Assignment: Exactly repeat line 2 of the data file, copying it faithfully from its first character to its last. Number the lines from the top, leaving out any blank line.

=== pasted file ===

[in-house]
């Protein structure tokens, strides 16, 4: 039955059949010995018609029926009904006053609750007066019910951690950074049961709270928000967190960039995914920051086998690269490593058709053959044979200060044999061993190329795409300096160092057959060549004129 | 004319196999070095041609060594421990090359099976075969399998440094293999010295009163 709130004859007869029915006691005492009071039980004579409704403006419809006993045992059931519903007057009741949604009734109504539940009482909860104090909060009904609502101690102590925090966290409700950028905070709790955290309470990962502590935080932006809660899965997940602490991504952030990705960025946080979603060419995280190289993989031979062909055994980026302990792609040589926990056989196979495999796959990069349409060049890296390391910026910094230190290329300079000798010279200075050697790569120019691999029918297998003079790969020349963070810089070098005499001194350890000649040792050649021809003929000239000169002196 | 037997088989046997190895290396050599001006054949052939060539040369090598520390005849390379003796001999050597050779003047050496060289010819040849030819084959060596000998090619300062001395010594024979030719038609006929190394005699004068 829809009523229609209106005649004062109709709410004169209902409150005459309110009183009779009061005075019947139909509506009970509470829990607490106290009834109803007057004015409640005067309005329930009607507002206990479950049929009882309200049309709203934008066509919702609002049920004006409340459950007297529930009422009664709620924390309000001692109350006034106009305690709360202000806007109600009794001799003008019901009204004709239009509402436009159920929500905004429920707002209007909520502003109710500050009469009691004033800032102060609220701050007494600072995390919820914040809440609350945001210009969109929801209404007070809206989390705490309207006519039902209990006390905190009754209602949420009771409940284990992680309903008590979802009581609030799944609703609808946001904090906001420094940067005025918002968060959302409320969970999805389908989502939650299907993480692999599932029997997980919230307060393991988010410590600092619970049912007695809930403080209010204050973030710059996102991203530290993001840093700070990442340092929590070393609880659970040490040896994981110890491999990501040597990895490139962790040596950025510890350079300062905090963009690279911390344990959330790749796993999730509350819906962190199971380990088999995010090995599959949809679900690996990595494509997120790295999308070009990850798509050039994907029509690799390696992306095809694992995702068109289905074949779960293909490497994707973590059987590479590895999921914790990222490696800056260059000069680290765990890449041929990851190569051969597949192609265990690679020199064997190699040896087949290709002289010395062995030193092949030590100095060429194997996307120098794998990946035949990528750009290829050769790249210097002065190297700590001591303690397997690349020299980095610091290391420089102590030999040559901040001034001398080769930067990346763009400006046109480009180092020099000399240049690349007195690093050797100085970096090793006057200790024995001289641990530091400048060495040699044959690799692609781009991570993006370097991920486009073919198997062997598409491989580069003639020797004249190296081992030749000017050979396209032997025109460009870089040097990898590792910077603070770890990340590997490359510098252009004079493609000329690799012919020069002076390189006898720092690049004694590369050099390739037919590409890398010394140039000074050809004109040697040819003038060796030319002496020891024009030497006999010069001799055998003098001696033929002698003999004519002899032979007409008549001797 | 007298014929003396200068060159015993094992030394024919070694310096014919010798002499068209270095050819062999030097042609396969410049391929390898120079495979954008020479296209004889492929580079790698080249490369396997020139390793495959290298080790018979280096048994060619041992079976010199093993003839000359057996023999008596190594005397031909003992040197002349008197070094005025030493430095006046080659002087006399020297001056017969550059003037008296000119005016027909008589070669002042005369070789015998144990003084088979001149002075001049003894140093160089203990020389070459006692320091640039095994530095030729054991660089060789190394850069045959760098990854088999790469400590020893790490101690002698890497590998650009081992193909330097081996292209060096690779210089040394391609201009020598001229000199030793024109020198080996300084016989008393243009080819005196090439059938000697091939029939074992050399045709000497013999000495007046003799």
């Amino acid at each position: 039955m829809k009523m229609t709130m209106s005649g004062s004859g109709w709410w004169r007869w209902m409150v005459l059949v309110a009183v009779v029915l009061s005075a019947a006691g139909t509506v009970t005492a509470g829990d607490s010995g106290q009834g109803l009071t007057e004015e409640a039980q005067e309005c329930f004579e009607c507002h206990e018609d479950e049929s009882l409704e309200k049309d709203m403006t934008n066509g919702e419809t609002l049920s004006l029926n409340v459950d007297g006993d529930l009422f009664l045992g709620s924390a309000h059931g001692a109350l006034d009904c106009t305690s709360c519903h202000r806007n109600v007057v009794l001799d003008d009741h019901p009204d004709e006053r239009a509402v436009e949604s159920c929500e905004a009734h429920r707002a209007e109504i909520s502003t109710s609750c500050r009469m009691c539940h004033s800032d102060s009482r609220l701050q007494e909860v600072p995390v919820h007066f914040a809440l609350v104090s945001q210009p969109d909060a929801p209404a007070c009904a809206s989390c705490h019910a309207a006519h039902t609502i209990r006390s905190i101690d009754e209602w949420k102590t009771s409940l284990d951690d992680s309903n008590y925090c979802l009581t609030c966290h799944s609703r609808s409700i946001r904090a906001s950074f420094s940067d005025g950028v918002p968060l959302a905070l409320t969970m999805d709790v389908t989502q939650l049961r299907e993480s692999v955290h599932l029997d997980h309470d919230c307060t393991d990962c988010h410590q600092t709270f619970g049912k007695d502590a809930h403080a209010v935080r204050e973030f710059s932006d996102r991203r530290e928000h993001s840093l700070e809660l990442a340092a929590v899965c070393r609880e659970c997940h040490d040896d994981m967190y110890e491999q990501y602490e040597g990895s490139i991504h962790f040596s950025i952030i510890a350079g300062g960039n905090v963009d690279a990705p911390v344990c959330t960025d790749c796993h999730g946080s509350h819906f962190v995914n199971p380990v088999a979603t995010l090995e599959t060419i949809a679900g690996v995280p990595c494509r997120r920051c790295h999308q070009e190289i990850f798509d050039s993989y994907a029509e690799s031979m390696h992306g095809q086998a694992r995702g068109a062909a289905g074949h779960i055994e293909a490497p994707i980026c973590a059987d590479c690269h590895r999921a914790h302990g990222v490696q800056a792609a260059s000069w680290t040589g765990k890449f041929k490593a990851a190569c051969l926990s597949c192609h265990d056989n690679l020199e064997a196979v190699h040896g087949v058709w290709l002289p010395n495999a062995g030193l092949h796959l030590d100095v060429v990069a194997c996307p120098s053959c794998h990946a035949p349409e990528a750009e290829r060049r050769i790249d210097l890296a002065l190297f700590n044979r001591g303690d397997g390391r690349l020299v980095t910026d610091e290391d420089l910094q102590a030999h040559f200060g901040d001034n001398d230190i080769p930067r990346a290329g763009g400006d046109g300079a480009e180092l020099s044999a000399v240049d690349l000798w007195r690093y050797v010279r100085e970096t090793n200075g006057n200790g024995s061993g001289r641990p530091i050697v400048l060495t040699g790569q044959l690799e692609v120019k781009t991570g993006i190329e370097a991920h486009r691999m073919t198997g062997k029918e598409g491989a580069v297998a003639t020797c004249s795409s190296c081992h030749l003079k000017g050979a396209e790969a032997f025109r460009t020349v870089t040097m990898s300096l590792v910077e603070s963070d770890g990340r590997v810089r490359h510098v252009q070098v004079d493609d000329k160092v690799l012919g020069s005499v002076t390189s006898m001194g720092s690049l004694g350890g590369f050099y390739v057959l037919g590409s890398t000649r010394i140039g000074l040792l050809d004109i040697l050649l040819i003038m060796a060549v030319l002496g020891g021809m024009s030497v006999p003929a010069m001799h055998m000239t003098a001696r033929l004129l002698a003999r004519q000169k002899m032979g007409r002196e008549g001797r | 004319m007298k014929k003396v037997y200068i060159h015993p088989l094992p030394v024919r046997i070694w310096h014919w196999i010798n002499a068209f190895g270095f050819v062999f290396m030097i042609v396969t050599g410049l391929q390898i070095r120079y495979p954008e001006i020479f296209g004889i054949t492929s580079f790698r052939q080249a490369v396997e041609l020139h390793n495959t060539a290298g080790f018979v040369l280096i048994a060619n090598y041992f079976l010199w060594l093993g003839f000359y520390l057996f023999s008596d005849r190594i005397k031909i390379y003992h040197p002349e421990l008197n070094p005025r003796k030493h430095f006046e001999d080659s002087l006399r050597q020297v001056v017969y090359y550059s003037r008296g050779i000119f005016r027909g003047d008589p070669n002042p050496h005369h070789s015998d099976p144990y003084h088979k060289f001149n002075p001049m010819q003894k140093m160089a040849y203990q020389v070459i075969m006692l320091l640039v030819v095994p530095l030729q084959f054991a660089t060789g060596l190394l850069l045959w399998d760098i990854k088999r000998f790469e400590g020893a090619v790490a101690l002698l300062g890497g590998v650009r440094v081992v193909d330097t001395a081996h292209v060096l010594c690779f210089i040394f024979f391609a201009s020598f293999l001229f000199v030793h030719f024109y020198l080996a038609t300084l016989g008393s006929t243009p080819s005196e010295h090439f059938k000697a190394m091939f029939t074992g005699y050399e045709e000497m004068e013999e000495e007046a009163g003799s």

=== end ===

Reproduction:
């Protein structure tokens, strides 16, 4: 039955059949010995018609029926009904006053609750007066019910951690950074049961709270928000967190960039995914920051086998690269490593058709053959044979200060044999061993190329795409300096160092057959060549004129 | 004319196999070095041609060594421990090359099976075969399998440094293999010295009163 709130004859007869029915006691005492009071039980004579409704403006419809006993045992059931519903007057009741949604009734109504539940009482909860104090909060009904609502101690102590925090966290409700950028905070709790955290309470990962502590935080932006809660899965997940602490991504952030990705960025946080979603060419995280190289993989031979062909055994980026302990792609040589926990056989196979495999796959990069349409060049890296390391910026910094230190290329300079000798010279200075050697790569120019691999029918297998003079790969020349963070810089070098005499001194350890000649040792050649021809003929000239000169002196 | 037997088989046997190895290396050599001006054949052939060539040369090598520390005849390379003796001999050597050779003047050496060289010819040849030819084959060596000998090619300062001395010594024979030719038609006929190394005699004068 829809009523229609209106005649004062109709709410004169209902409150005459309110009183009779009061005075019947139909509506009970509470829990607490106290009834109803007057004015409640005067309005329930009607507002206990479950049929009882309200049309709203934008066509919702609002049920004006409340459950007297529930009422009664709620924390309000001692109350006034106009305690709360202000806007109600009794001799003008019901009204004709239009509402436009159920929500905004429920707002209007909520502003109710500050009469009691004033800032102060609220701050007494600072995390919820914040809440609350945001210009969109929801209404007070809206989390705490309207006519039902209990006390905190009754209602949420009771409940284990992680309903008590979802009581609030799944609703609808946001904090906001420094940067005025918002968060959302409320969970999805389908989502939650299907993480692999599932029997997980919230307060393991988010410590600092619970049912007695809930403080209010204050973030710059996102991203530290993001840093700070990442340092929590070393609880659970040490040896994981110890491999990501040597990895490139962790040596950025510890350079300062905090963009690279911390344990959330790749796993999730509350819906962190199971380990088999995010090995599959949809679900690996990595494509997120790295999308070009990850798509050039994907029509690799390696992306095809694992995702068109289905074949779960293909490497994707973590059987590479590895999921914790990222490696800056260059000069680290765990890449041929990851190569051969597949192609265990690679020199064997190699040896087949290709002289010395062995030193092949030590100095060429194997996307120098794998990946035949990528750009290829050769790249210097002065190297700590001591303690397997690349020299980095610091290391420089102590030999040559901040001034001398080769930067990346763009400006046109480009180092020099000399240049690349007195690093050797100085970096090793006057200790024995001289641990530091400048060495040699044959690799692609781009991570993006370097991920486009073919198997062997598409491989580069003639020797004249190296081992030749000017050979396209032997025109460009870089040097990898590792910077603070770890990340590997490359510098252009004079493609000329690799012919020069002076390189006898720092690049004694590369050099390739037919590409890398010394140039000074050809004109040697040819003038060796030319002496020891024009030497006999010069001799055998003098001696033929002698003999004519002899032979007409008549001797 | 007298014929003396200068060159015993094992030394024919070694310096014919010798002499068209270095050819062999030097042609396969410049391929390898120079495979954008020479296209004889492929580079790698080249490369396997020139390793495959290298080790018979280096048994060619041992079976010199093993003839000359057996023999008596190594005397031909003992040197002349008197070094005025030493430095006046080659002087006399020297001056017969550059003037008296000119005016027909008589070669002042005369070789015998144990003084088979001149002075001049003894140093160089203990020389070459006692320091640039095994530095030729054991660089060789190394850069045959760098990854088999790469400590020893790490101690002698890497590998650009081992193909330097081996292209060096690779210089040394391609201009020598001229000199030793024109020198080996300084016989008393243009080819005196090439059938000697091939029939074992050399045709000497013999000495007046003799």